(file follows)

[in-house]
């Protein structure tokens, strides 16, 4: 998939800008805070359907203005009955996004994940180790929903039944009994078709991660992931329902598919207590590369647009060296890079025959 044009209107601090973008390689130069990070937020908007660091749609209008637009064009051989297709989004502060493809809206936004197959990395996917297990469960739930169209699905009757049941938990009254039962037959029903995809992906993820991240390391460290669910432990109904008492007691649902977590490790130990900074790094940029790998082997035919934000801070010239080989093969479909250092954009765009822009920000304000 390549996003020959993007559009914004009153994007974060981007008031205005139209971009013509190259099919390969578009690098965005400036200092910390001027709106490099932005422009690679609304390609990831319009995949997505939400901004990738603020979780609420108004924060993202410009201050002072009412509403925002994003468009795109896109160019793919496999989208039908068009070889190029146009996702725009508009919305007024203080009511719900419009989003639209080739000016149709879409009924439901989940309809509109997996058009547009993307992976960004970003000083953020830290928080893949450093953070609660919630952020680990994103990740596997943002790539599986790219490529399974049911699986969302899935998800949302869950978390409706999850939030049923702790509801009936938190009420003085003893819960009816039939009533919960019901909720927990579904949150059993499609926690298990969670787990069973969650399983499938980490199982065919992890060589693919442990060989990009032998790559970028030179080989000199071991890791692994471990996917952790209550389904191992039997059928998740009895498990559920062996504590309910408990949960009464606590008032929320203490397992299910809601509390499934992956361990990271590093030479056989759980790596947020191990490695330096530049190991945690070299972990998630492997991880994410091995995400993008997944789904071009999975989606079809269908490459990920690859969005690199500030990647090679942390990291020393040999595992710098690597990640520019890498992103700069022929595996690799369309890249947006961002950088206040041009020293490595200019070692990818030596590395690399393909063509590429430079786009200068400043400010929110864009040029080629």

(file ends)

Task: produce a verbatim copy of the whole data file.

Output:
[in-house]
């Protein structure tokens, strides 16, 4: 998939800008805070359907203005009955996004994940180790929903039944009994078709991660992931329902598919207590590369647009060296890079025959 044009209107601090973008390689130069990070937020908007660091749609209008637009064009051989297709989004502060493809809206936004197959990395996917297990469960739930169209699905009757049941938990009254039962037959029903995809992906993820991240390391460290669910432990109904008492007691649902977590490790130990900074790094940029790998082997035919934000801070010239080989093969479909250092954009765009822009920000304000 390549996003020959993007559009914004009153994007974060981007008031205005139209971009013509190259099919390969578009690098965005400036200092910390001027709106490099932005422009690679609304390609990831319009995949997505939400901004990738603020979780609420108004924060993202410009201050002072009412509403925002994003468009795109896109160019793919496999989208039908068009070889190029146009996702725009508009919305007024203080009511719900419009989003639209080739000016149709879409009924439901989940309809509109997996058009547009993307992976960004970003000083953020830290928080893949450093953070609660919630952020680990994103990740596997943002790539599986790219490529399974049911699986969302899935998800949302869950978390409706999850939030049923702790509801009936938190009420003085003893819960009816039939009533919960019901909720927990579904949150059993499609926690298990969670787990069973969650399983499938980490199982065919992890060589693919442990060989990009032998790559970028030179080989000199071991890791692994471990996917952790209550389904191992039997059928998740009895498990559920062996504590309910408990949960009464606590008032929320203490397992299910809601509390499934992956361990990271590093030479056989759980790596947020191990490695330096530049190991945690070299972990998630492997991880994410091995995400993008997944789904071009999975989606079809269908490459990920690859969005690199500030990647090679942390990291020393040999595992710098690597990640520019890498992103700069022929595996690799369309890249947006961002950088206040041009020293490595200019070692990818030596590395690399393909063509590429430079786009200068400043400010929110864009040029080629």